In this episode of In Our Expert Opinion Real Estate Podcast, Tim Bosetti, Senior Project Manager and Environmental Engineer at A-C-T Environmental & Infrastructure, joins Linda to share his expertise in the world of environmental issues and remediation in Florida's real estate landscape. The discussion delves into Tim's impressive background, the importance of environmental assessments in property transactions, and the vital role of environmental remediation in ensuring safe and sustainable development.
Below is an excerpt from the interview. Listen above for the full podcast.
What is an environmental engineer? It is a very broad career when you talk about environmental engineering because there's so many different specialties within that environmental umbrella. There's people that deal with and focus on air quality, water quality, wastewater, environmental remediation systems, and the list of specialties goes on.
I guess I really started off in the water and wastewater side, but now I do just regular, generic, and across-the-board environmental engineering - just doing a plethora of different things.
What did you do in the military? I was in the army for three years as an environment engineer and lived all over the place. I started off in the United States and was involved in Base Realignment and Closure (BRAC) in the mid-90s when we were closing army bases and actually all bases across the Department of Defense.
We were dealing with Navy, Air Force, and Army bases as well as other defense sites. There were manufacturing facilities that we had to deal with and close those out. I dealt with new property acquisition as we did expansions in Eastern Europe as well as the Asia Pacific arena and Africa.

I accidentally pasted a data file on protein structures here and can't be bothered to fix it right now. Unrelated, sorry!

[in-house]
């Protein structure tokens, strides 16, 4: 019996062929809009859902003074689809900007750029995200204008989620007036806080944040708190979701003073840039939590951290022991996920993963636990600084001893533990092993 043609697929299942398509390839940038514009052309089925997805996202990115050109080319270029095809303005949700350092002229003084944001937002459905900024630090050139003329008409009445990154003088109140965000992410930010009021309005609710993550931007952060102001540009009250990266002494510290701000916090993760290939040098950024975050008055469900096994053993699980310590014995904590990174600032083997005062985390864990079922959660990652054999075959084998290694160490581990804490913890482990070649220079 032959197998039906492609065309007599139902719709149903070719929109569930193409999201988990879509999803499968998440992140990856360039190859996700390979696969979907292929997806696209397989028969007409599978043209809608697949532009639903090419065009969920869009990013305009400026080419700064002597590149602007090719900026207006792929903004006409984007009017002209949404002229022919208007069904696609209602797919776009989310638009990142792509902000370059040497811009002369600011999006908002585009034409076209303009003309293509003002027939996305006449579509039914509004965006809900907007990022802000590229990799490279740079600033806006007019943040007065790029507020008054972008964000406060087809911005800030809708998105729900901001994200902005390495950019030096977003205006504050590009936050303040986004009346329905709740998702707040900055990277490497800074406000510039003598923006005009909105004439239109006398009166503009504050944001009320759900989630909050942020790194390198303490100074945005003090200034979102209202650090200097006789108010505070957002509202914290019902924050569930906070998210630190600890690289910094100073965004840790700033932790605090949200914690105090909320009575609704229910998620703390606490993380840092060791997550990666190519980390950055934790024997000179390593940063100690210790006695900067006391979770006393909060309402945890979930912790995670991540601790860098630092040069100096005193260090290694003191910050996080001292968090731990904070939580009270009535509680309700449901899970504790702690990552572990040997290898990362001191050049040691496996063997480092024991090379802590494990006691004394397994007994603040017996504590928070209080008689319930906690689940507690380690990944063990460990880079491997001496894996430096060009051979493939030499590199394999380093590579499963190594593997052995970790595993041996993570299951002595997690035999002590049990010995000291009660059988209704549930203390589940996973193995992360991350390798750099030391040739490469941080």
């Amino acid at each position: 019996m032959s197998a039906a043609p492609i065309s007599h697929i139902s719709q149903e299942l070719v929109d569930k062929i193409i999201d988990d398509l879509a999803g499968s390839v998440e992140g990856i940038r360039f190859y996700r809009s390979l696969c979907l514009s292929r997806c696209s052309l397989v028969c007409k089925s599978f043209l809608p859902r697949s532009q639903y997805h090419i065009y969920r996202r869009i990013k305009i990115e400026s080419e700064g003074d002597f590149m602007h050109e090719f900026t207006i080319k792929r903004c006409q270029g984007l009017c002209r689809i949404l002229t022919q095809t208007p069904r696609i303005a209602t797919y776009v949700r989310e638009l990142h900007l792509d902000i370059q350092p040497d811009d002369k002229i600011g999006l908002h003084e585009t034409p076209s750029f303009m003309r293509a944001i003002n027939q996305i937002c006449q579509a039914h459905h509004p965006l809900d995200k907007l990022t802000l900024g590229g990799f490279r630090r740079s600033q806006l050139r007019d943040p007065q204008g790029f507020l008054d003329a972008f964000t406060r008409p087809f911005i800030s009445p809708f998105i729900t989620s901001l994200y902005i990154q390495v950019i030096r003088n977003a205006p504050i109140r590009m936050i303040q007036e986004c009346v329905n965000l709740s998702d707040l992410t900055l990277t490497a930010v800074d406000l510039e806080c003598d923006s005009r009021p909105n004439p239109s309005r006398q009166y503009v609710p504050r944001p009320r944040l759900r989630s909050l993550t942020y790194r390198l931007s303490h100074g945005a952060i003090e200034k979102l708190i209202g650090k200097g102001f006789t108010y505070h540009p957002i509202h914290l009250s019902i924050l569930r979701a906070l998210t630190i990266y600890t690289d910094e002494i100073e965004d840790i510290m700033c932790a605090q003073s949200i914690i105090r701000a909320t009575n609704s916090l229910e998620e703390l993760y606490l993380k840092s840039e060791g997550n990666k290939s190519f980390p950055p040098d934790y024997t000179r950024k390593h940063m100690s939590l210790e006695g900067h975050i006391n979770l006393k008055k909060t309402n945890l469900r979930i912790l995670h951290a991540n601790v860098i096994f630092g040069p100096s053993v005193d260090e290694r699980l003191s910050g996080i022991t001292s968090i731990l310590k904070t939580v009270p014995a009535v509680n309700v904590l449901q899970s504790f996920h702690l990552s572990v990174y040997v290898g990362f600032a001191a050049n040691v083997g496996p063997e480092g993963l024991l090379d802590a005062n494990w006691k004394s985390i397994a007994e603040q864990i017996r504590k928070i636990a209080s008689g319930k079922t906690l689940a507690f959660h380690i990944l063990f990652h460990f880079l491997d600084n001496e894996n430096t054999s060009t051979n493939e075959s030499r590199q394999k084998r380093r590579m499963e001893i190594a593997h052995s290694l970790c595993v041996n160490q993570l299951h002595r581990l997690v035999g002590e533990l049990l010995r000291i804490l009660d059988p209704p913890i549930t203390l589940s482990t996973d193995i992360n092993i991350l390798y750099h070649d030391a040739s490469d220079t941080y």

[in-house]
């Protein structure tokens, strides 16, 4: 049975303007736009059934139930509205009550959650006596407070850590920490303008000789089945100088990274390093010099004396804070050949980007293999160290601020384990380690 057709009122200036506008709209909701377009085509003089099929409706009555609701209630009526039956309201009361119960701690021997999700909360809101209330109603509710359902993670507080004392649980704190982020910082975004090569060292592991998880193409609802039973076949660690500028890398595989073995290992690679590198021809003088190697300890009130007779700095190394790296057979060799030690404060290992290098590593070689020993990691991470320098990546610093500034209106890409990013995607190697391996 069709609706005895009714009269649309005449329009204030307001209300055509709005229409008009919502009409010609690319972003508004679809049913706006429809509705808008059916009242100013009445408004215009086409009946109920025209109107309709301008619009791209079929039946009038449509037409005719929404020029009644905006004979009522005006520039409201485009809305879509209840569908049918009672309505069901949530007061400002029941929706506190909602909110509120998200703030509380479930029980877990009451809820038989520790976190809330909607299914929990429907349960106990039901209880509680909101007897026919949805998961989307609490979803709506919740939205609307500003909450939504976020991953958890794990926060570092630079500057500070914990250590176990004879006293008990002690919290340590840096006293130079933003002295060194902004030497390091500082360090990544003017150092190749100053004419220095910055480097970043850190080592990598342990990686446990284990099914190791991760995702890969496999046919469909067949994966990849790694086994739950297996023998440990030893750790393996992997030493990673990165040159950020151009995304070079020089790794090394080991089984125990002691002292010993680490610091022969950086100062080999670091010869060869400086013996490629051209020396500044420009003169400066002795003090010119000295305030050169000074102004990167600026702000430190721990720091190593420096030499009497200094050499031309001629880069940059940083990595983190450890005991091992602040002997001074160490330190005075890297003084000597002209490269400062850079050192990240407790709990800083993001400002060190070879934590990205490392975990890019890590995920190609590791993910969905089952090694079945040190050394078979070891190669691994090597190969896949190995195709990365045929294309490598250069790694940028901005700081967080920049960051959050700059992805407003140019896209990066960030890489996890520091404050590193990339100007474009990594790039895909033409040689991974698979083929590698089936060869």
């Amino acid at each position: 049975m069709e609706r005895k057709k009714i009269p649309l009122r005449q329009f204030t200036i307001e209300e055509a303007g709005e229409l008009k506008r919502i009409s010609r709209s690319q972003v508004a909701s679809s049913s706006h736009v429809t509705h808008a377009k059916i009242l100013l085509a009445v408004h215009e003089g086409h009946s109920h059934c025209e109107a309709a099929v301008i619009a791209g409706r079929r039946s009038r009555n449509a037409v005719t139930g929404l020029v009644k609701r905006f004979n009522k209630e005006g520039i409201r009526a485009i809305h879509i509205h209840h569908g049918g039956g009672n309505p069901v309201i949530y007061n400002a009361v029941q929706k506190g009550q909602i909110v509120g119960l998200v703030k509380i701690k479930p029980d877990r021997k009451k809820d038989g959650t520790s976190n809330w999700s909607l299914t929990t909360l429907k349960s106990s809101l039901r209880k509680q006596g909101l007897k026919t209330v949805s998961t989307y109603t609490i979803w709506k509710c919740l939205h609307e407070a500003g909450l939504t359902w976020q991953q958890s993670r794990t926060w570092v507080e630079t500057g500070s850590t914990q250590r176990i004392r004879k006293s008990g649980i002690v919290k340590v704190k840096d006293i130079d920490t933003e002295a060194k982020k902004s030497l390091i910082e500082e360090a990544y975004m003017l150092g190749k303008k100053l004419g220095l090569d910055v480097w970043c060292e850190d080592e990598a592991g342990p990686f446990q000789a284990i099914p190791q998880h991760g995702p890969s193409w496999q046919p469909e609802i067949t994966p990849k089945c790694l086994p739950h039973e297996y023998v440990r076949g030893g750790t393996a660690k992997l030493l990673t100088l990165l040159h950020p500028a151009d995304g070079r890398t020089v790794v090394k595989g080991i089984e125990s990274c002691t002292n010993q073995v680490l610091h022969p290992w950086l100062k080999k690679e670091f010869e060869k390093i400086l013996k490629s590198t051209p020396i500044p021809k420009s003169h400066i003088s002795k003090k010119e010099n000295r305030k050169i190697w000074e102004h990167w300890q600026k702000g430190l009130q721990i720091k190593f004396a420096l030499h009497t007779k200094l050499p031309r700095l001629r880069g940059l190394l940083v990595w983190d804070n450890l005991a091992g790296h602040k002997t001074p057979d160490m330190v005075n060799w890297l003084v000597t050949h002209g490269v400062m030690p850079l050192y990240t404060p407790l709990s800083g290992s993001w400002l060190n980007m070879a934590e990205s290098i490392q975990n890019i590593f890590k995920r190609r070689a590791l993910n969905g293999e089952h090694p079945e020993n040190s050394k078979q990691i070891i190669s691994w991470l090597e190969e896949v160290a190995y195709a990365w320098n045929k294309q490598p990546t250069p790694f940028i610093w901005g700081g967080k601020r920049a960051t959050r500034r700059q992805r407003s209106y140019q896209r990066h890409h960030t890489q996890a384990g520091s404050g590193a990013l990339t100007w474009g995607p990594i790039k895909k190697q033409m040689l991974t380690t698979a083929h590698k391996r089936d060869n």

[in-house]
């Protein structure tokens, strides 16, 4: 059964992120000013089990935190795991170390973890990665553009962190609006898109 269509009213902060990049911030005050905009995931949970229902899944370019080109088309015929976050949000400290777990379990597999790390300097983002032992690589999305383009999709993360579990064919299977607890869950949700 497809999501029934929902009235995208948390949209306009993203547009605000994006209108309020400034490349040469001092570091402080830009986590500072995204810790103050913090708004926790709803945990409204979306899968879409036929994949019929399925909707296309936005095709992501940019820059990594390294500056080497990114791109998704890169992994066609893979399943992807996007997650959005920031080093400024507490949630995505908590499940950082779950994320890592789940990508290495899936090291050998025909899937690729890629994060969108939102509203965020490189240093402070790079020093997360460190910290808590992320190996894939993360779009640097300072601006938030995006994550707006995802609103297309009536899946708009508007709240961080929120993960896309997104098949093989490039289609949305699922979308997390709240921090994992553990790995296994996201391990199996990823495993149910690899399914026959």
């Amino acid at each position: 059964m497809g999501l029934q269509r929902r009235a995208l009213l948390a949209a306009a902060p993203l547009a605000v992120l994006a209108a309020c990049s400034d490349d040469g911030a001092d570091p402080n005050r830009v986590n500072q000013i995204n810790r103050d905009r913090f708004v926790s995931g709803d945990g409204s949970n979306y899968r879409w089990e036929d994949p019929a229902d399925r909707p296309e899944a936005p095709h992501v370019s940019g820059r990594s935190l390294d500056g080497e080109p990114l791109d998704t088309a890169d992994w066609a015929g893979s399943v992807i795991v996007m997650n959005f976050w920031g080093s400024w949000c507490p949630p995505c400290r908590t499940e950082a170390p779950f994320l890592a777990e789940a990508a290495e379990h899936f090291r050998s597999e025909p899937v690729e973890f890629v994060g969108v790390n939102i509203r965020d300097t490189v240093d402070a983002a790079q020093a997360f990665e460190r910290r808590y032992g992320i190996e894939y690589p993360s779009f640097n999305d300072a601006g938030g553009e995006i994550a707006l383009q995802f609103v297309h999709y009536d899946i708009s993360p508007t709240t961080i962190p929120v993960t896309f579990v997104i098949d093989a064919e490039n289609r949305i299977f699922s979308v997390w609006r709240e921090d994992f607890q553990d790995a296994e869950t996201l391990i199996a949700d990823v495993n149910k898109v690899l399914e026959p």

What is A-C-T? It stands for American Compliance Technologies. A-C-T Environmental & Infrastructure is actually the full name. They've been around for almost 36 years, and it's a great family-owned company that's located in Central Florida. They’ve got great employees, leadership, and management. In fact, it was just nominated as one of the best places to work for the fifth or sixth year.
During the real estate transaction process, there's a due diligence period that the buyer has. In that due diligence period, that's usually when they'll ask us for that phase one assessment.
The phase one assessment is mostly a records review and site research. There is a site visit that's involved, but it typically doesn't involve any type of environmental sampling or anything else - it's mostly visual.
If there’s a potential recognized environmental condition that would need to be addressed, those will trickle into that phase two assessment of doing additional soil sampling and groundwater sampling to find out what's there, how bad it is, and how much is there.
Why are environmental assessments important? I think that it's important to give that full disclosure to your buyer so that they know what they're gonna get. Nine times out of ten, there's nothing there, but there's always the one and you don't want to be that one.
We had a client who bought a piece of property that was a former gas station on the corner of an intersection - which is a typical red flag, but they were out of state and they didn't know. They purchased it, they were getting ready to flip it, and the buyer said, “I want to do a phase one.”
We did a phase one and found out that there were actually three different spills on that site. That’s three different things that were in the database for cleanup, but had not been addressed.
The buyer is now fully aware of the condition of the property and the seller offered A-C-T to do the work. As they went through the buying process, we were there with them, working for both the seller and the buyer and with the state and the county on what to do next. That buyer now accepts full liability and responsibility for cleanup, we got them into the program, got them state funding, and that work is actually ongoing.